Worm's Head 2008

Winding into the Atlantic.

It is sometimes said that coastlines are like fractals. When seen from a distance, they look jagged. When you look more closely at a part that seemed to be smooth, it can be seen to be as jagged as the overall coastline. Looking even more closely at an apparently smooth part of that closer view, shows that the pattern continues indefinitely.

Wales is a peninsula, on the side of Great Britain. In the south of Wales is a large peninsula, called Gower. Gower is large enough to have many peninsulas of its own, such as the Three Cliffs of Three Cliffs Bay, Oxwich Point, and Mumbles Head. And of course, most of these will have tiny peninsulas of their own.

However, on the furthest point of Gower is one of the most impressive and unconventional peninsulas; Worm's Head. Unconventional because it is not always a peninsula. At high tide it is either one or two islands, depending on how high the tide is, and how big the waves are. At low tide, a natural causeway connects it to the mainland, making a narrow, winding peninsula, 1.61 kilometres long. It remains open for 3-5 hours at each low tide, giving easily enough time for a visit.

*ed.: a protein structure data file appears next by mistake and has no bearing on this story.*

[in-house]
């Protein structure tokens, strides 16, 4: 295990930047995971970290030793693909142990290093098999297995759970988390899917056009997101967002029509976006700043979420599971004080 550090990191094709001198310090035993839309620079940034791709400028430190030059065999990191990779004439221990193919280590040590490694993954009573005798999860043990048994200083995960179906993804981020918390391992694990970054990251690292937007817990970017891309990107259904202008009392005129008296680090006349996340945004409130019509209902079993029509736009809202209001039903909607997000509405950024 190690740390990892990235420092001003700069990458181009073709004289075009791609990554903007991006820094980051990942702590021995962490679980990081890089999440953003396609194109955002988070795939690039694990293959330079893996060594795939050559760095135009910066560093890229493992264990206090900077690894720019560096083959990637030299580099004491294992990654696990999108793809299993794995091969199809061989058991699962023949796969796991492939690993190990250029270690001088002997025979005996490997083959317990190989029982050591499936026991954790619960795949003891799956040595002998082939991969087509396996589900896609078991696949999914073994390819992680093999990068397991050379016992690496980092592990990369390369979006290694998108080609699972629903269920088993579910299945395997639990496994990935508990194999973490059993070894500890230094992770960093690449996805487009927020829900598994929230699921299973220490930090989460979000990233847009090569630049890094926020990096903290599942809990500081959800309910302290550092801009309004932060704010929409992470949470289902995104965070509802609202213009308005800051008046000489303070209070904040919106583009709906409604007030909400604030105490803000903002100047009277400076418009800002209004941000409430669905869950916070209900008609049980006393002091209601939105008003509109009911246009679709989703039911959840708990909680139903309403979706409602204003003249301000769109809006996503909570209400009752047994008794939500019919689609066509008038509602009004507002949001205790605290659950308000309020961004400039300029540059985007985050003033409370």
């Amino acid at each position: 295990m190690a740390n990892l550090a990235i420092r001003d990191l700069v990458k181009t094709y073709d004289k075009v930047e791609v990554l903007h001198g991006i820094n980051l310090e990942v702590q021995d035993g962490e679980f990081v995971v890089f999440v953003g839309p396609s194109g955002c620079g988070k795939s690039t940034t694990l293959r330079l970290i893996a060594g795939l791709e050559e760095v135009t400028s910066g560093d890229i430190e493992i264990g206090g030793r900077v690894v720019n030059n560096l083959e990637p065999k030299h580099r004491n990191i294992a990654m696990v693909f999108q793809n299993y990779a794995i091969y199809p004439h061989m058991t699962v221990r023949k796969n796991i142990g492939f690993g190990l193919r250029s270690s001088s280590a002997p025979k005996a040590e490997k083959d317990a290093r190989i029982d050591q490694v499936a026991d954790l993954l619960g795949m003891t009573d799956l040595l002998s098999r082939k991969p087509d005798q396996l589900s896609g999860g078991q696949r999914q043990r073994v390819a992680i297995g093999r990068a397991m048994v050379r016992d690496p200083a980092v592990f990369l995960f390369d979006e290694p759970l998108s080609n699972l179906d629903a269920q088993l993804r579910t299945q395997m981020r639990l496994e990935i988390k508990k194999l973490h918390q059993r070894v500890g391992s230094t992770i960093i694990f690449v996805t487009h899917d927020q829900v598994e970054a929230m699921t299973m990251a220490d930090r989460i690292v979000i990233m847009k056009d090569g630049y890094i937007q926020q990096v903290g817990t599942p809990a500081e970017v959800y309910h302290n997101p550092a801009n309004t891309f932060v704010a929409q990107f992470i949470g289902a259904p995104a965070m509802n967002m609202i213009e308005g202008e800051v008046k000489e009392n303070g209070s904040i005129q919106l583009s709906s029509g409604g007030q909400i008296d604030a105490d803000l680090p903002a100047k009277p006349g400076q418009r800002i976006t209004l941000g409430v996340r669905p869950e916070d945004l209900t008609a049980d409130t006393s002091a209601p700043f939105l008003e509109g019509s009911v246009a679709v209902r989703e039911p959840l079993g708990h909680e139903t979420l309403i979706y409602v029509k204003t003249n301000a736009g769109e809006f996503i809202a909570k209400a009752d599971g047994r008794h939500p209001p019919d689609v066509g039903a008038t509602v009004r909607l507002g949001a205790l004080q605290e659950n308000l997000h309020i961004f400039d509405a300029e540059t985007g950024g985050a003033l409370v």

Gower is a designated Area Of Outstanding Natural Beauty - the first such area in Britain - with its coastline alternating between rugged cliffs and picture-perfect beaches. It shows in the popularity. The city beach of Swansea Bay (at the start of the Gower), Mumbles, Caswell Bay, and Oxwich Bay are all flooded with tourists whenever the sun threatens to shine, and at the far end, an enormous car park services Rhossili. Rhossili Bay is a favourite spot for bathers and surfers, especially due to the effects of the weather sweaping up the Bristol Channel. Fortunately, when the tide is out, a very large amount of beach is uncovered, and it actually feels quite empty.